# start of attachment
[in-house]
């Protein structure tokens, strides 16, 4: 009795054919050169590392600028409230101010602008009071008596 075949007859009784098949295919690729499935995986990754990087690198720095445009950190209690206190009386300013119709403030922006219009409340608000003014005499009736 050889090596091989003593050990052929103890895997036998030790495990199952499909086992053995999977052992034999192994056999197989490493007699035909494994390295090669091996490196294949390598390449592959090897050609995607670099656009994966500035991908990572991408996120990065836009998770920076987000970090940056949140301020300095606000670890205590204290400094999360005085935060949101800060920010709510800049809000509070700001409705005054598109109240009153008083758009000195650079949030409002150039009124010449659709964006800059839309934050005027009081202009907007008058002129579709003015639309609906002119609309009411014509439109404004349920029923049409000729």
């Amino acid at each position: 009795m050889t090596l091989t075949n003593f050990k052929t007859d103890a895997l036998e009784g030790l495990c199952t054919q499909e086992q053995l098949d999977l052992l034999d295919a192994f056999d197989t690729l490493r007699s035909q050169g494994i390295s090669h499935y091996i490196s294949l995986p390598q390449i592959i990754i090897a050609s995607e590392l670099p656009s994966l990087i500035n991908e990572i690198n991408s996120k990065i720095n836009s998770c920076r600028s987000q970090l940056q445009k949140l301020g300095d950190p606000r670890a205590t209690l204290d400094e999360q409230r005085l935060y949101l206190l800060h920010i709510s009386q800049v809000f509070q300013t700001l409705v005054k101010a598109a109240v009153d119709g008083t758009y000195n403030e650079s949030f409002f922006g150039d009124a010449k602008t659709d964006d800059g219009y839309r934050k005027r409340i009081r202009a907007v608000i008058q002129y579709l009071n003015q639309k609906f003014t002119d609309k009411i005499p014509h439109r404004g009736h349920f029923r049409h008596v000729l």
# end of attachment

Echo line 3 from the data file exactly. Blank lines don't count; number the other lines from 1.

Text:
């Amino acid at each position: 009795m050889t090596l091989t075949n003593f050990k052929t007859d103890a895997l036998e009784g030790l495990c199952t054919q499909e086992q053995l098949d999977l052992l034999d295919a192994f056999d197989t690729l490493r007699s035909q050169g494994i390295s090669h499935y091996i490196s294949l995986p390598q390449i592959i990754i090897a050609s995607e590392l670099p656009s994966l990087i500035n991908e990572i690198n991408s996120k990065i720095n836009s998770c920076r600028s987000q970090l940056q445009k949140l301020g300095d950190p606000r670890a205590t209690l204290d400094e999360q409230r005085l935060y949101l206190l800060h920010i709510s009386q800049v809000f509070q300013t700001l409705v005054k101010a598109a109240v009153d119709g008083t758009y000195n403030e650079s949030f409002f922006g150039d009124a010449k602008t659709d964006d800059g219009y839309r934050k005027r409340i009081r202009a907007v608000i008058q002129y579709l009071n003015q639309k609906f003014t002119d609309k009411i005499p014509h439109r404004g009736h349920f029923r049409h008596v000729l």